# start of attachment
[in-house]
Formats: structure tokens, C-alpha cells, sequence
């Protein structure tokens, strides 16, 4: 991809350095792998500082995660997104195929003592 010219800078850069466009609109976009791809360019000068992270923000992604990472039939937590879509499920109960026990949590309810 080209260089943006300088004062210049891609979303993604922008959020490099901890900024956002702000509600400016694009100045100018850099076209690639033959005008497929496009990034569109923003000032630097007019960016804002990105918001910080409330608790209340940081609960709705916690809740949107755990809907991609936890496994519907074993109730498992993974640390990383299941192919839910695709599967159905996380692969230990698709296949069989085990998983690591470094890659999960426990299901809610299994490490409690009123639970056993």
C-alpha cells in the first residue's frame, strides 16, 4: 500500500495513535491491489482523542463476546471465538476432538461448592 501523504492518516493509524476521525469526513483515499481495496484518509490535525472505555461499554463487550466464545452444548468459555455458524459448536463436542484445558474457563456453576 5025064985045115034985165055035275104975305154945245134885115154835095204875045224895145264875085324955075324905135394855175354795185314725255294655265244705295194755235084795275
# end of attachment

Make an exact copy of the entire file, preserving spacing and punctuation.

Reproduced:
[in-house]
Formats: structure tokens, C-alpha cells, sequence
């Protein structure tokens, strides 16, 4: 991809350095792998500082995660997104195929003592 010219800078850069466009609109976009791809360019000068992270923000992604990472039939937590879509499920109960026990949590309810 080209260089943006300088004062210049891609979303993604922008959020490099901890900024956002702000509600400016694009100045100018850099076209690639033959005008497929496009990034569109923003000032630097007019960016804002990105918001910080409330608790209340940081609960709705916690809740949107755990809907991609936890496994519907074993109730498992993974640390990383299941192919839910695709599967159905996380692969230990698709296949069989085990998983690591470094890659999960426990299901809610299994490490409690009123639970056993």
C-alpha cells in the first residue's frame, strides 16, 4: 500500500495513535491491489482523542463476546471465538476432538461448592 501523504492518516493509524476521525469526513483515499481495496484518509490535525472505555461499554463487550466464545452444548468459555455458524459448536463436542484445558474457563456453576 5025064985045115034985165055035275104975305154945245134885115154835095204875045224895145264875085324955075324905135394855175354795185314725255294655265244705295194755235084795275